by Paolo Martin
When I was growing up, I loved school. No, it wasn't just the playground or being able to goof off during lunch period or all the friends I made; I loved it all - the challenge of doing well on my homework assignments, earning stars for good citizenship and perfect attendance, wiping down the chalkboard after school, and the weight of the books in my backpack. While I was an active, social, and often mischievous child on the playground, I chose to be the "model" student in the classroom. I followed directions, kept quiet when needed, helped the teacher, and never acted out. All of that, I thought, was what I needed to do well in school. No sir-ree was I going to be like my classmate Frank who always made wise-cracks in class, disrupted others when they were working, and acted like he had ants in his pants. He was never going to learn anything and he was never going get anywhere in life - he wasn't destined for sainthood like me!
Little did I know that Frank and I--the class trouble-maker and the model student-- had the same chance of learning the three R's. According to a New York Times article, "Bad Behavior Does Not Doom Pupils, Studies Say," research from two separate studies indicates that our fears that children with poor behavior will not succeed in the upper grades are exaggerated. These researchers have taken data from large child development studies from the 1970s, reassessed it, and controlled for variables such as family income and family structure. They found that children who were identified as disruptive (i.e., picked fights, defied teachers, etc.) in kindergarten were as likely as their well-behaved counterparts to do well in reading and math by the time they reached fifth grade. It appears that in kindergarten, teachers have the ability "to work around these behavior problems in a way that enables kids to learn just as much as other kids with equal levels of ability." Sounds like a no-brainer, doesn't it? Apparently not. Other research indicates that teachers who blame students for their learning difficulties (pathognomonic beliefs) are more likely to exhibit poor instructional practices than teachers who believe they can help all kids learn by working with their individual differences. So, for those teachers who've said (or thought), "That kid's a hoodlum, he'll always be one, a drop-out waiting to happen" (this is from an actual interview): Well, they're going to have to rethink the source of the failure of their classroom clowns.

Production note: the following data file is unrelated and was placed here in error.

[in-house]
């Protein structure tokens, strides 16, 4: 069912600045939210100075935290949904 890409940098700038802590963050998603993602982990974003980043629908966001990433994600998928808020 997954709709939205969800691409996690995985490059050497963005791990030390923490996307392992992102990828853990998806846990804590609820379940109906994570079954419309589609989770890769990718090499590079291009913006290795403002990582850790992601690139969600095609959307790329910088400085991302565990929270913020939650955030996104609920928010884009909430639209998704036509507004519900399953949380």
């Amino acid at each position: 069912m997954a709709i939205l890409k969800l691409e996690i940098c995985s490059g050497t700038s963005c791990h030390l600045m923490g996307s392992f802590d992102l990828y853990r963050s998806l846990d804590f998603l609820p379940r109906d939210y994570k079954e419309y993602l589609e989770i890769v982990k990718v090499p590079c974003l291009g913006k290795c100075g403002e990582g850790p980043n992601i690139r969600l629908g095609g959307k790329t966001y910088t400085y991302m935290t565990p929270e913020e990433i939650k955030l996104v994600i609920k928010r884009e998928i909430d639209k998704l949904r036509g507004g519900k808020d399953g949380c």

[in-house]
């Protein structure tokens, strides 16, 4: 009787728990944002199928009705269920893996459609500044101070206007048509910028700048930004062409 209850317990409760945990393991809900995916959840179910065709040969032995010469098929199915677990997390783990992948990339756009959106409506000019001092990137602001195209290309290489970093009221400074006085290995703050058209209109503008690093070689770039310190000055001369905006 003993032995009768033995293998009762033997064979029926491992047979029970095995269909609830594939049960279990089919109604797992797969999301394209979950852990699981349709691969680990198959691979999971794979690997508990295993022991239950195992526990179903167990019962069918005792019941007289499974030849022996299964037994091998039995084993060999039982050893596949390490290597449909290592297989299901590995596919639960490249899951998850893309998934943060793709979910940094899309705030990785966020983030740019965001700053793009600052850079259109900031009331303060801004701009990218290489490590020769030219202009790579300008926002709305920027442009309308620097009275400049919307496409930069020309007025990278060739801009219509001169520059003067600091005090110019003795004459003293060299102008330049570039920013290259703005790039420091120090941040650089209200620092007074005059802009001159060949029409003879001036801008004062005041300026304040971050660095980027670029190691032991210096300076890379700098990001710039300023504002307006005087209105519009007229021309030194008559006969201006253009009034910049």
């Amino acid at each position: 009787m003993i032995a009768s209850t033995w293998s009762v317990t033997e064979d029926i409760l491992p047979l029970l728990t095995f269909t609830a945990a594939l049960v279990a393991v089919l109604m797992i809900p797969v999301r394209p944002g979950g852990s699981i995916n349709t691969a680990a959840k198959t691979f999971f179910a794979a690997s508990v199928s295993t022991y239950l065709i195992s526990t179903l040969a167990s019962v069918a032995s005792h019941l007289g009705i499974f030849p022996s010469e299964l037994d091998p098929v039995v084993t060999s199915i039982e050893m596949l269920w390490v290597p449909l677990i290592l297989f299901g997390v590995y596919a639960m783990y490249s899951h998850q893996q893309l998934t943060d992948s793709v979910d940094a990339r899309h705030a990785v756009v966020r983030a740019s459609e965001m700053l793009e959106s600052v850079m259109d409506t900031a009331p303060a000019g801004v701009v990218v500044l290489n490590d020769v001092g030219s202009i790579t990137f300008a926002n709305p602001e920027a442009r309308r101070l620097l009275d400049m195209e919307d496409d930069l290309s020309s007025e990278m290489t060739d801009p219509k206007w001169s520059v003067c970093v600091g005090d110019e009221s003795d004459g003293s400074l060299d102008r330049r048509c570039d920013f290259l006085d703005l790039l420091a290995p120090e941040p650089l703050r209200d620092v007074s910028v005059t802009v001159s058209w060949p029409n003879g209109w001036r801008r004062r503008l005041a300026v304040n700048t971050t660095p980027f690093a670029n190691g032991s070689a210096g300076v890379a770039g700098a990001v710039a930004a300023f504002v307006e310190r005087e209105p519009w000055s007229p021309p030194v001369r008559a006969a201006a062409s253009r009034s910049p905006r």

Tags: classroom behavior, student achievement, student behavior